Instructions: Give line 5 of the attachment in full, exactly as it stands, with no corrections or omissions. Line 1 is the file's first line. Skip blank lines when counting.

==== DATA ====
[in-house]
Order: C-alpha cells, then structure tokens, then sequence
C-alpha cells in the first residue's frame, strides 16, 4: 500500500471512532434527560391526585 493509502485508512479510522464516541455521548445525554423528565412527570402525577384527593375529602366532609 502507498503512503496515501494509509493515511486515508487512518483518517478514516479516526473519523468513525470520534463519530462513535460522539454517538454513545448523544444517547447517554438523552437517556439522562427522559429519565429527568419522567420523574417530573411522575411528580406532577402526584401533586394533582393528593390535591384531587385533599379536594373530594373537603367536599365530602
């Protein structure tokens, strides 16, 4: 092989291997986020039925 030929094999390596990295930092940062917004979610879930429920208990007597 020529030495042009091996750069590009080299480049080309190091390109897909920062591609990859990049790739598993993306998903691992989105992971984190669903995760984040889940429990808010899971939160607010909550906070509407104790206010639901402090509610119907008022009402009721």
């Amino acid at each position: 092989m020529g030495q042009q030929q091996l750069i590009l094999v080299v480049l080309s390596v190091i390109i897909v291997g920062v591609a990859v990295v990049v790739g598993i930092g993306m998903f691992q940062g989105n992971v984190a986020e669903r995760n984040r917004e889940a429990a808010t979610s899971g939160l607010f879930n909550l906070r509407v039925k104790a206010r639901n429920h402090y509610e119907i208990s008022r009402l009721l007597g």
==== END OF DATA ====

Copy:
């Amino acid at each position: 092989m020529g030495q042009q030929q091996l750069i590009l094999v080299v480049l080309s390596v190091i390109i897909v291997g920062v591609a990859v990295v990049v790739g598993i930092g993306m998903f691992q940062g989105n992971v984190a986020e669903r995760n984040r917004e889940a429990a808010t979610s899971g939160l607010f879930n909550l906070r509407v039925k104790a206010r639901n429920h402090y509610e119907i208990s008022r009402l009721l007597g």